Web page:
In an earlier post, I told you about my experience as a child riding on the Fourth Avenue Subway in Brooklyn, particularly on express trains, and seeing in the tunnel at almost each block, a large amount of sunlight illuminating the two middle express tracks.  There was so much light, that a casual observer on a rainy day may see that the third rail protection boards were wet.  These illuminated vaults, stretched from south of Pacific Street to south of the 36th Street station.  I do not remember if the outer Fourth Avenue Line, to 86th Street had the same types of vents.  Around 1960, they were gone probably because the Department of Transportation made the middle island narrower so more lanes could fit in the street.  Also, the grill work does not allow that much sunlight to enter.

    In the picture below, obtained from the New York Transit Museum Archive, is a 1910 photo showing the Fourth Avenue subway under construction.  You can see the alignment of the vents above.  A lot a sun light comes in, even though in this case, the grillwork has not been installed yet on the central median.   If you look further down the track, the light vault seems to repeat at the next block.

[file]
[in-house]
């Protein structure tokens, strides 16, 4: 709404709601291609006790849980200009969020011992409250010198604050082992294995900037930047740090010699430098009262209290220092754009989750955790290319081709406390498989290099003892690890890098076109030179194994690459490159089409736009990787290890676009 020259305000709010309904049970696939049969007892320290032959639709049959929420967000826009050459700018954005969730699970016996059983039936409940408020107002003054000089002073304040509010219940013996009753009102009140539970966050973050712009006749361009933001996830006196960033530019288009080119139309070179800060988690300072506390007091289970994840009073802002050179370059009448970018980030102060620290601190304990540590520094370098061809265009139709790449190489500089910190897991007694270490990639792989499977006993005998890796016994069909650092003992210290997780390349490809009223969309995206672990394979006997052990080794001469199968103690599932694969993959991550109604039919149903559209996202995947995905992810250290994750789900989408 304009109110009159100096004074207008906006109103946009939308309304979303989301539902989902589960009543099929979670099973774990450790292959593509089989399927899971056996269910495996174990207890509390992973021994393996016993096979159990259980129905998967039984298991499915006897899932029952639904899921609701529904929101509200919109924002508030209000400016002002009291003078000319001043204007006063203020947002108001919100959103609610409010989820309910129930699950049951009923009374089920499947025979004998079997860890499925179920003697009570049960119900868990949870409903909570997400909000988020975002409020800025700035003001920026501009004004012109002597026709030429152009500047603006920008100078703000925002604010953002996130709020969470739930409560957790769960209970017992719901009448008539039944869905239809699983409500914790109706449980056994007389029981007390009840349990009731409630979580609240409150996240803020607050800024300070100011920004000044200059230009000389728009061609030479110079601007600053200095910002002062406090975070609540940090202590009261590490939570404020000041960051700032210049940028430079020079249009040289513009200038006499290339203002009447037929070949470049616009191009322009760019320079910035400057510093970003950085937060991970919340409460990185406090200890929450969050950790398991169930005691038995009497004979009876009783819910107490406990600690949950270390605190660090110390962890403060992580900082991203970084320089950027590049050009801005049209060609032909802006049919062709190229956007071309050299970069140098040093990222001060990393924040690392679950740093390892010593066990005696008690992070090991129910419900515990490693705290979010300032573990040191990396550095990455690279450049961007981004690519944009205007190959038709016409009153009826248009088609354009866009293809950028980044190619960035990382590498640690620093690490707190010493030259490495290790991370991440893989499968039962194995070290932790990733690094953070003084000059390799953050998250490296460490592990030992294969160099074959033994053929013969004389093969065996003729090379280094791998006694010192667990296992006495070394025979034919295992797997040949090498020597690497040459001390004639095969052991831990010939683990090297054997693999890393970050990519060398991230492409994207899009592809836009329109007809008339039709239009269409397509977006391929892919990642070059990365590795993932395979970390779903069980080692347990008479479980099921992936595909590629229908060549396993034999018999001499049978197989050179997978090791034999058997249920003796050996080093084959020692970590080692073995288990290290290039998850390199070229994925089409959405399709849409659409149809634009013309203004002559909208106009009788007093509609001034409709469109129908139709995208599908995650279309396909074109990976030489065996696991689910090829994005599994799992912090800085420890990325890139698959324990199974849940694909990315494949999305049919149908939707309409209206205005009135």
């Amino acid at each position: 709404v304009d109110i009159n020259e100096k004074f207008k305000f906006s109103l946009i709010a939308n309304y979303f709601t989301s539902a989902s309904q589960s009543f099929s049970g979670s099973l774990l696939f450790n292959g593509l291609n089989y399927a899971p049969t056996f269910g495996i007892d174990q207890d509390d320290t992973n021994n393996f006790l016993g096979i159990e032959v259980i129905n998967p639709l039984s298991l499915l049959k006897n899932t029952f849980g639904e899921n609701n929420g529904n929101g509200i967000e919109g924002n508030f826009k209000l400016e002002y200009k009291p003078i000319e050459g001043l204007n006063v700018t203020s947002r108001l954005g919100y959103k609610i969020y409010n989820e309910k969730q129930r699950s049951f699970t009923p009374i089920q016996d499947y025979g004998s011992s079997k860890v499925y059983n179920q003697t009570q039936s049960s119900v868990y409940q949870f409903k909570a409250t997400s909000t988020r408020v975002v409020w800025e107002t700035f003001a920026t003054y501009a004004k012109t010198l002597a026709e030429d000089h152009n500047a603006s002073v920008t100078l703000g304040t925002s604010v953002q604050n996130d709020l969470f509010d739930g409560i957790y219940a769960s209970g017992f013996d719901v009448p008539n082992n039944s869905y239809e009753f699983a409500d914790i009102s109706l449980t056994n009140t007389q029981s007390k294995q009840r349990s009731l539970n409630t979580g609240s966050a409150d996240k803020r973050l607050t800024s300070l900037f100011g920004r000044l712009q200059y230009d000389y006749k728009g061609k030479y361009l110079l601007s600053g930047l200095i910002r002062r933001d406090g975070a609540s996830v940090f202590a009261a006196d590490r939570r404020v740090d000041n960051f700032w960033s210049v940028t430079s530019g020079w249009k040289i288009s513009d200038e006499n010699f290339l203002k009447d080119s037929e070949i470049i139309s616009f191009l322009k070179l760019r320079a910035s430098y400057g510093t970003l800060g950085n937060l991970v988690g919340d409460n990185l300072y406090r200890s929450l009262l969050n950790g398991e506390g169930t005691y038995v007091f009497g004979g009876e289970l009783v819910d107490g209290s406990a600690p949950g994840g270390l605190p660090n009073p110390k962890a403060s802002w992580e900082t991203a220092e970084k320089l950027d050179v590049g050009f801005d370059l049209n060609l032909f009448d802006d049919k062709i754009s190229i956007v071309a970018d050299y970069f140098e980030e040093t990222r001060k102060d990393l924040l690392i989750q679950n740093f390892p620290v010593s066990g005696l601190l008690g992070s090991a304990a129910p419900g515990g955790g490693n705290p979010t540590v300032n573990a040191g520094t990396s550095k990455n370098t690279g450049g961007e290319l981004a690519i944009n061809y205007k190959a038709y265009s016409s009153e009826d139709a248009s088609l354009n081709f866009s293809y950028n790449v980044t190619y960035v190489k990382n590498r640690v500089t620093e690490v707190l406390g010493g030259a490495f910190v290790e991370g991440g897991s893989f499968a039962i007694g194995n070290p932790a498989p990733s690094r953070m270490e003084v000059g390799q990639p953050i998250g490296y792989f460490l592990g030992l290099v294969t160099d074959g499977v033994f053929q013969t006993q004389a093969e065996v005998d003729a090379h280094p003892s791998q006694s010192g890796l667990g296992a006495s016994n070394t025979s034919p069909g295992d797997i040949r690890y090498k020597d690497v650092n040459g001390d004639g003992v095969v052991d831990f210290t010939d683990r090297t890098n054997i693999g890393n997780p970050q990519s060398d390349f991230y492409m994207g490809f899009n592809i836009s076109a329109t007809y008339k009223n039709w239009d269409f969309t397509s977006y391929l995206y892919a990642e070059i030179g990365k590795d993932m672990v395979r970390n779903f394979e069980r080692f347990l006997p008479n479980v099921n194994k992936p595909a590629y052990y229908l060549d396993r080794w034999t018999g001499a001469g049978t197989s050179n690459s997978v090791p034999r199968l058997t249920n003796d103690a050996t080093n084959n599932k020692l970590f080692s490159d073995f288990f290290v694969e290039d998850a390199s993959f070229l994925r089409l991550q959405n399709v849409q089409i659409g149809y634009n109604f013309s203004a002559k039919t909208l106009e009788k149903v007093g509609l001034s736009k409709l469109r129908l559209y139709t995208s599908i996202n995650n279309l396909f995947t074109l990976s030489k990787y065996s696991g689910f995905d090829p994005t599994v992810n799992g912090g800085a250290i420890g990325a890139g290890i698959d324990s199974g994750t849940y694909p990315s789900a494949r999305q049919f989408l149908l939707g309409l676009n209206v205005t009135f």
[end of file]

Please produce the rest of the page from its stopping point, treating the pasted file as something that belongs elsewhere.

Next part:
It was nice to be in a triplex Type D Sea Beach Express train on the express track and seeing the interplay of light and shadow while listening to the beautiful music that the Triplexes produced.  The original IRT subway, for most sections was built cut and cover and the roof of the tunnel was supported by steel girders.  When the Independent Subway was built, usually a solid cinder block or cement wall separated the express and local tracks.  In the Fourth Avenue Subway in Brooklyn, at least between 36th Street and Pacific Street, a slotted wall separated the express tracks from the local tracks.  Notice that this slotted was is on the right of this picture.  The vents are above a wall separating the uptown and downtown express tracks.  This visual interplay of light and dark, as viewed through a slotted wall was very interesting and this wall had an effect on the sounds that were emitted by the Triplexes or the BMT Standard Cars.